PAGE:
Have you ever thought about choosing Kuala Lumpur as a city break destination? Or more realistically, a stopover stay on your Southeast Asia travels? The bustling capital of Malaysia is a multicultural city whose popular and iconic attractions have come to define it as a tourist destination. From the incredible Petronas Twin Towers to the Batu caves, and of course, Thean Hou Temple, Kuala Lumpur has a lot to offer travellers. I’ve put this guide to Thean Hou Temple together to inspire you to explore this fascinating attraction.
Before visiting Kuala Lumpur, I didn’t know much about this intriguing city. What I did know was based on those stunning photos that I had come across, thanks to Instagram. A few photos that continuously appeared on my feed were from Thean Hou Temple. It looked so beautiful and I knew we couldn’t leave Kuala Lumpur without checking it out for ourselves.
I’m pleased to say that Thean Hou did not disappoint. Sometimes visiting a place after seeing the beautifully edited photos on Instagram can be a bit of a let down. You know, you get there and it looks nothing like the photos. Well, Thean Hou Temple is not one of those places. Without getting too carried away – it blew my mind. It was a lot bigger than I expected it to be, and the detail is immaculate.
Since you may have some questions about visiting this attraction, I’ve put together this guide to Thean Hou Temple.
Ultimate Guide to Thean Hou Temple
Truth be told, we got some stunning photos at Thean Hou and I needed an excuse to share them. But this guide to Thean Hou Temple will also cover all the question that you could have, like opening hours, dress code, and if there’s an entrance fee.
About Thean Hou Temple
Kuala Lumpur is a melting pot of cultures, with a large number of religious sites to explore. From Buddhist temples and mosques to Hindu temples, there’s so many to visit. But, even if religious sites aren’t really your thing, there’s one temple that you should add to your bucket list, and that’s Thean Hou.
This is one of the largest and oldest Chinese temples in Southeast Asia. It’s a six-tiered Buddhist temple that was constructed between 1981 and 1987. The structural design represents a successful combination of contemporary architectural style and traditional designs with complex finishings and ornate carvings. The detail is incredible.
The temple itself was a lot bigger (and more extraordinary) than I had imagined. It appears huge from the outside, but once inside it feels surprisingly small. It took us less than an hour to explore – and we took our time. The main area is on the second floor. Below are a few shops and a food court. It also features some stunning gardens that you can take a walk around in.
The opening hours of the temple are from 09:00 am to 18:00 every day. I wanted to arrive just before 9:00 am because I thought it would get busy early on, like the Batu caves. But we only arrived after 09:30 and it was still really quiet. We left at about 11:00 and it was definitely getting busier, but was still peaceful and not crowded. This was on a Thursday morning. So I guess if you’re visiting during the week, there’s no need to rush.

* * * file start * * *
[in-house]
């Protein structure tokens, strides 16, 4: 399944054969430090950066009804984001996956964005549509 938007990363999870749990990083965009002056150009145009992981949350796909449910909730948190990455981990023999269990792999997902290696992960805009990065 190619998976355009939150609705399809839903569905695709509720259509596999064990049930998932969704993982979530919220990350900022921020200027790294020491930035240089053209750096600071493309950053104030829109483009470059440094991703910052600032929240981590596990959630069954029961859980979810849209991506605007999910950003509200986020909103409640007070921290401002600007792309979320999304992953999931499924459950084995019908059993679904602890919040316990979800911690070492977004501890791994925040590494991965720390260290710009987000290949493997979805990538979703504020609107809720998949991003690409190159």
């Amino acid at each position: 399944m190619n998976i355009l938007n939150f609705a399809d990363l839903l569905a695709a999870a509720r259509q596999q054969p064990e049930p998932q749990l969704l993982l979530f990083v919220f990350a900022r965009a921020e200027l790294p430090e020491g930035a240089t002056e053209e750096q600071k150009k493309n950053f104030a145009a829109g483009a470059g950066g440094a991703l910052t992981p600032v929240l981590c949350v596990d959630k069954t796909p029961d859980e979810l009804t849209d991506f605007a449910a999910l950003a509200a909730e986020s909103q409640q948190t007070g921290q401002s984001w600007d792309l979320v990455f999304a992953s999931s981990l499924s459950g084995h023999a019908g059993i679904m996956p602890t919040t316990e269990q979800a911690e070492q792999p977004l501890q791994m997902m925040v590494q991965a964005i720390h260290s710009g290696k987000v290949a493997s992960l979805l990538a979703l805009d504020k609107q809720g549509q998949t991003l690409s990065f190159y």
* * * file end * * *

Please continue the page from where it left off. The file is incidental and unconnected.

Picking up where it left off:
However, keep in mind that tour buses often come here. I read online that they usually arrive at around 09:30. So if you want to avoid the crowds, you might want to play it safe and visit as early as possible.
There is no dress code for Thean Hou Temple. In fact, there’s not even an entrance really. You can just walk straight up to the temple. While there isn’t a dress code policy in place, I would recommend that you dress as appropriately as possible. At most other temples this means that your shoulders and knees should be covered – so no short skirts, dresses, or shorts.
But, you are welcome to wear whatever you like here, and won’t be denied access if not dressed “appropriately.”
Entrance is free
Yes, you pay absolutely nothing to visit this stunning attraction. There are a few souvenir stores on the premises – so you could always purchase something there as a “contribution.” The temple is open to receiving cash donations.
Getting to Thean Hou Temple
Unlike most of the other major attractions in Kuala Lumpur, you cannot get to Thean Hou Temple using the train. You can only get there by driving yourself or using a taxi service. GRAB is great. We used this service (which is basically like Uber) throughout our stay in Kuala Lumpur.
Thean Hou Temple is a popular place to get married. There’s a marriage registration office on the premises. If you see photos of the temple in the evening, filled with hundreds of Chinese lanterns illuminating the darkness, it’s easy to see why some couples choose to get married here.
Other attractions in Kuala Lumpur
As part of this guide to Thean Hou Temple, I’ve decided to include a few other main attractions in the city. Thean Hou is a great place to spend an hour or two, but you will have plenty of time to explore other parts of the city as well.
- Batu Caves: This is arguably Malaysia’s most iconic attraction. Entrance to the main cave is free, but you will have to climb 272 steps to reach the top. The good news is that it’s well worth it.
- KL Forest eco park: One of the best things about Kuala Lumpur for me, is that there’s a forest in the middle of the city. It’s fascinating. You can even do a canopy tour through the forest – which is also free.
- Check out the Petronas towers: These iconic twin towers are essentially the backdrop of Kuala Lumpur. The views are incredible, and you can snap some great photos from KLCC Park.
Be sure to check out my full list of things to do in Kuala Lumpur in 2 days.
Why visit Thean Hou Temple?
The temple is a fusion of traditional architecture and modern building techniques. It’s absolutely fascinating and beautiful. Personally, visiting temples is not really “my thing,” but Thean Hou is one of those that’s definitely worth a visit.
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